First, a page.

Here's the auto-reply: ---------- "Dear FAQ Reader, thank you for submitting your question. I will consider it for a future column; if I have an immediate answer to your problem, I'll get back to you when I have a chance. If you need help immediately you may want to check our archives of previous FAQs.

Columns for FAQs from May 4, 2000 to the present can be found at fried.htm (Please note: If you copy this Web address to your browser, place an underscore mark (like this one U ) between the john and the fried).

Columns from May 4, 2000 back to December 1997 are available at:

Also, a book, FAQ: Sound Answers to Real Computing Questions, containing 270 topics culled from the column, is available by calling 215.854.4444

Here are instructions on how to find an item online:

At the sites, scroll down the page until you find the indices to the columns.

For 1998 columns in 12/31/98 column For 1999 columns in 12/30/99 column For 2000 columns in 1/4/01 column

To find your issue in the online columns, find it in an index and note the date on which it was discussed.

Using the Back button on the browser go back to the FAQ site on which all the columns are listed.

Scroll through the page (you may have to scroll up or down) until you see the date you are seeking.

Click on the headline above the date.

When the page with the column opens, scroll down the page until you find the item you seek.

If you want to keep the material print out the entire page, using the browser's print key; or, highlight just the item you want, go to Edit in the browser's menu bar and choose Copy. Then open a word processor. In its menu bar choose Edit, choose Paste.

Many software and hardware vendors maintain Web support sites with extensive knowledge databases, discussion groups and other help solutions. These sites sometimes leave something to be desired, but they often do come through with a good solution."

John J. Fried


April's club meeting was attended by fourteen folks, including our newest member - Ralph Hose.

We ran two demos - interspersed with announcements and Q & A during the times when the computer was busy.

Demo #1 - this was the promised complete demo of imaging a drive and restoring it from the image. In March, we had imaged a drive directly to a CD-R, but went no further. That time, it was part of the program that started with installing a new CD-RW drive in the club's PC.

So, this month, we (successfully!) did the whole shebang. First, we booted up into Windows ME, utilizing that OS's partition on the club PC. Then we used Powerquest's Drive Image 4.0 to make an image of that partition (around 600 MB of files) to a single CD-R disk (using the 40% compression setting on the software). This took about 15 minutes for the whole imaging step.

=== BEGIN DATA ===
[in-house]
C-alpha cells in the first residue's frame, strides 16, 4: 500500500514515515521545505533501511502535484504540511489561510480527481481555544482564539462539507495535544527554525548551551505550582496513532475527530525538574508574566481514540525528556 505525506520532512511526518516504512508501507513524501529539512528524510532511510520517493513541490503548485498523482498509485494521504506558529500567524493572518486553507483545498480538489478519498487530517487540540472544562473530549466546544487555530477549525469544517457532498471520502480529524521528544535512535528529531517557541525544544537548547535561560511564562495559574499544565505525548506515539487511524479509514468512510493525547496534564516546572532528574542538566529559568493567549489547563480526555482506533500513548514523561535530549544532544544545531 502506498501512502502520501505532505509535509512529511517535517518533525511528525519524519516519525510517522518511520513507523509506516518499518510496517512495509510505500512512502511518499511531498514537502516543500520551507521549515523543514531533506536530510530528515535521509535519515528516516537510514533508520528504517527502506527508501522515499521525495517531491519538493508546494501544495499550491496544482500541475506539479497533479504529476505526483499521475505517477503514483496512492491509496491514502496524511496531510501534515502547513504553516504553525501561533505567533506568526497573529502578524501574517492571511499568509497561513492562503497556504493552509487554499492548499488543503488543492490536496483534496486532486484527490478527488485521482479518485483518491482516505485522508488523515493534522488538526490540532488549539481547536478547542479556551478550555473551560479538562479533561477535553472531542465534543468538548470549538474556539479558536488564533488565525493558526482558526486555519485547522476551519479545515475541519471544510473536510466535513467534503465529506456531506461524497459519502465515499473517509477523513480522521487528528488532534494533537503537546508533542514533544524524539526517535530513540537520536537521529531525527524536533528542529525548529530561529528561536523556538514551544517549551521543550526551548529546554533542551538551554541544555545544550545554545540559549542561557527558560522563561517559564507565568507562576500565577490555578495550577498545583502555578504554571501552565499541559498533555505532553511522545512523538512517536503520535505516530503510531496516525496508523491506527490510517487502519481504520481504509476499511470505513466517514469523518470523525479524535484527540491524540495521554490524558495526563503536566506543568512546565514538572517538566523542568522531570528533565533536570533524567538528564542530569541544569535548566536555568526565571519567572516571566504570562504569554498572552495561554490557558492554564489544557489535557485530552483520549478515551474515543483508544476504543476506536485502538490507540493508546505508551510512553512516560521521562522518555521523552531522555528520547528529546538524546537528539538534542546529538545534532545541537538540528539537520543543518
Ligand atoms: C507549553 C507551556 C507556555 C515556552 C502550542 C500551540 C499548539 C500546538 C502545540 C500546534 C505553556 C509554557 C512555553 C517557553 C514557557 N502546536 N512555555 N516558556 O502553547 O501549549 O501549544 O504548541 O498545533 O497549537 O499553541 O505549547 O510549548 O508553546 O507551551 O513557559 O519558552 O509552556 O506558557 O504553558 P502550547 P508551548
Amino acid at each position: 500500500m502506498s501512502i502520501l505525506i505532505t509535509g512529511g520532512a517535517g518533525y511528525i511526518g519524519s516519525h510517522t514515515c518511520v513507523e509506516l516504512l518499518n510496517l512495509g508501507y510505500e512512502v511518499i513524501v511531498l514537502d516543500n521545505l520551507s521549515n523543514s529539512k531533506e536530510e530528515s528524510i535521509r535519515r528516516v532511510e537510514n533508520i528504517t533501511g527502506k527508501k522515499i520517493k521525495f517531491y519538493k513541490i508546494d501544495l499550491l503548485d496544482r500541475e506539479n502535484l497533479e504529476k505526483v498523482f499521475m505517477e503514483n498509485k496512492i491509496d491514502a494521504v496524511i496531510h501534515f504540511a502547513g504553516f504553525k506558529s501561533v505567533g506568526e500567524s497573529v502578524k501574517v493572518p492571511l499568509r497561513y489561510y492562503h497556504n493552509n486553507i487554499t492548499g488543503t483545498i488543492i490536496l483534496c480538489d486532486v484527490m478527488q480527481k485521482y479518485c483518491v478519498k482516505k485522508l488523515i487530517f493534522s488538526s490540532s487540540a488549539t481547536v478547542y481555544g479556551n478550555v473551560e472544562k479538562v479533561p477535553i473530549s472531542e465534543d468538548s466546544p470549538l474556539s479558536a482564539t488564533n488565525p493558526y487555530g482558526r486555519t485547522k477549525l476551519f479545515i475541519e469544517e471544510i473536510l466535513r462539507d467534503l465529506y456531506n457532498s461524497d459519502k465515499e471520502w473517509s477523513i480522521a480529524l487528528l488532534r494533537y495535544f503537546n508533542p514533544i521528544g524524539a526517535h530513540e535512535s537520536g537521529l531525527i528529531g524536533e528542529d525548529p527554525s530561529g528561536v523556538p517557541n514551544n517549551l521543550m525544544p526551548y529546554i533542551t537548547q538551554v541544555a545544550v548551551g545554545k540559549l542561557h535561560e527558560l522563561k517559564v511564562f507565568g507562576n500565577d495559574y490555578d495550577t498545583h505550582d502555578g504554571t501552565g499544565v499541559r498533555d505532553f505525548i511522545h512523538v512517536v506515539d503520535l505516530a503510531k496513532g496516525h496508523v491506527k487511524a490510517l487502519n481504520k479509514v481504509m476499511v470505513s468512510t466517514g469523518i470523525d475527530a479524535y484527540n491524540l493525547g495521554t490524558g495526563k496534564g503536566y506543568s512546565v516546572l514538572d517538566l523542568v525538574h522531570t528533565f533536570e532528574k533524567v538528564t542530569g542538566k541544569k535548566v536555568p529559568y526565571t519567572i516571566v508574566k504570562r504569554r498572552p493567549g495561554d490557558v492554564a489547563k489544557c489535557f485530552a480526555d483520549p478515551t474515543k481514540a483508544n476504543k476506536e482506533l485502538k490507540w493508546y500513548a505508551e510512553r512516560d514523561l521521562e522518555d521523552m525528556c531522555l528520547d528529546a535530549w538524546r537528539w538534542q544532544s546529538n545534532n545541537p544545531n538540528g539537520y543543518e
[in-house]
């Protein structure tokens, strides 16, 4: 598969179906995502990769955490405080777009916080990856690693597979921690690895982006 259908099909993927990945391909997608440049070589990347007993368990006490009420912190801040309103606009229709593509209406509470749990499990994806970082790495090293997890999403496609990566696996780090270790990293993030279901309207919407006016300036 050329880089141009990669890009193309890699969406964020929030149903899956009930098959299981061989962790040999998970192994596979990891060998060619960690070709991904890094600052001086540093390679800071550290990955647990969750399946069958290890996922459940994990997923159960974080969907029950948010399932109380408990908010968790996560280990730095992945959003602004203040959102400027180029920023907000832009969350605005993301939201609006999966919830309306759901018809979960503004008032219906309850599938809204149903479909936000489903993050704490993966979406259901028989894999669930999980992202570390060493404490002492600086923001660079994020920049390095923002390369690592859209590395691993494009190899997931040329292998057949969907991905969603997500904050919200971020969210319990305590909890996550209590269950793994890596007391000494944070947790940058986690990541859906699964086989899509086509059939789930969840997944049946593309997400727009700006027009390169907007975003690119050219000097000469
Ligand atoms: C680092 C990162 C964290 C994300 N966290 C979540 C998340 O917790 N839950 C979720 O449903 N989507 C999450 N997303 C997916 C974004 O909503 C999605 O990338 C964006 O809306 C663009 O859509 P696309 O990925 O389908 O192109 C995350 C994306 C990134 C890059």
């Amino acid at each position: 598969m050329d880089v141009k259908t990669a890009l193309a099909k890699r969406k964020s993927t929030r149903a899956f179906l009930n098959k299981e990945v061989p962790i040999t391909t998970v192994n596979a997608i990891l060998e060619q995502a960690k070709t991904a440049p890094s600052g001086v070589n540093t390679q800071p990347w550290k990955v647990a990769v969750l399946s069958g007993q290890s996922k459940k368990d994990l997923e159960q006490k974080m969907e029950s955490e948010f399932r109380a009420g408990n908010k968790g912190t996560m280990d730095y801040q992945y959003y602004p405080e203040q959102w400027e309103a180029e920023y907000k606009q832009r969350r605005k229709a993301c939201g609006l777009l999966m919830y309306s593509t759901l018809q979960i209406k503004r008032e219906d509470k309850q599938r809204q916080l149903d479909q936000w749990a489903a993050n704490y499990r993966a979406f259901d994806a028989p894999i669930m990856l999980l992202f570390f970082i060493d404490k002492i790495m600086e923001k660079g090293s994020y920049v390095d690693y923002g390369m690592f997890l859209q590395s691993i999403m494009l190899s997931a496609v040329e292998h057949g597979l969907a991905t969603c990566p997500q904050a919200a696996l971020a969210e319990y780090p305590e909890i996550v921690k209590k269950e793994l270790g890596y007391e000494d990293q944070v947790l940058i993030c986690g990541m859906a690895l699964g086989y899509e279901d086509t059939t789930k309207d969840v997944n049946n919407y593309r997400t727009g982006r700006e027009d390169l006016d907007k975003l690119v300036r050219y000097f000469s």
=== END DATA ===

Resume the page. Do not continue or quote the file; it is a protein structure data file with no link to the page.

Second, we re-booted with Powerquest's Partition Magic and deleted the Windows ME partition (takes only a few seconds, once the program has loaded).

Third, we attempted to start Windows ME - but Boot Magic reported it could not find that OS, which is reasonable since we had just deleted it! This step was just to confirm for the attendees, that we really had deleted it...

Fourth, we ran Drive Image again and restored from the image - this process took only 5 minutes, once DI was loaded. Quicker because reading the CD-R is much faster than burning to it.

Fifth, we started up the restored Windows ME and confirmed that all was back to normal.

Everything went smoothly - confirming that DI is an excellent tool for rapidly saving and then restoring complete partitions.

I think all present were readily able to appreciate the whole process and the simplicity of it - given that you have access to a CD-R drive.

And, since there was plenty of time after this planned main demo, we tackled another.

Demo #2 - following last month's regular and steering meetings, we acquired a device called the "Mobile Dock" by InClose. This is a shell that fits in a 5.25" drive bay and has removable trays that hold 3.5" form factor IDE devices. You can have a variety of IDE devices that can all use the same drive bay and IDE connection. In the case of the club PC, it is the secondary IDE slave connection. Member Layton Fireng had brought in a spare hard drive. This was installed in one of the IDE trays - it took just a couple of minutes, to connect the IDE and the power cable stubs in the tray to the drive.

Then the PC was powered down and the HD-in-tray inserted, locked in place and the PC powered up. The drive was immediately recognized and took its place in the drive letter array.

To our surprise, however, this HD on the secondary slave took the drive letter (D:) that had been assigned to the primary slave position where our D: drive had been. This caused some fuss, as a couple of programs that are activated during startup, and which expected to find things on the (former) D: drive went begging for them to the new, empty D: drive. After we powered down, pulled the tray and came back up, everything was back to normal.

Lesson - the concept works nicely. But, if you want to install an additional (fixed) hard drive, be prepared for drive letter changes.

I had tested it outside the meeting with a removable ORB cartridge drive and it left the D: drive alone. So, I suspect that swapping cartridge drives, CD-ROM, zip, jaz, etc. drives will not mess up the critical C: and D:) drives.

Again, this looked like a very good & utilitarian addition to your computer for $15-25 for the original and $10-15 for extra trays.

All in all, a very successful meeting with two (yes, 2) demonstrations that WORKED!

Backing up for the have-nots

To take a step beyond the bare minimum, Charlie and I did a little brainstorming on options that users could take - that is, improve your backup capability for minimal investment. The list below is a first crack based on the last couple of meetings.

The premise of this list is that a key need for backing up is to have some place to back up to - that place NOT being needed for the everyday use of the system. So, what can one consider and what are the tabs?

So, sort of in order of investment AND desirability here are those thoughts:

1. An IDE Zip drive ($50) plus a 5-pack of 100 MB zip disks ($40). This comes to $90 and needs a spare connector on an IDE buss. Capacity of around 600 MB, or nearly a gig with average compression.

2. A 20 GB IDE hard drive ($90) provides a LOT of backup space for minimum bucks. It, too, needs that IDE buss connector.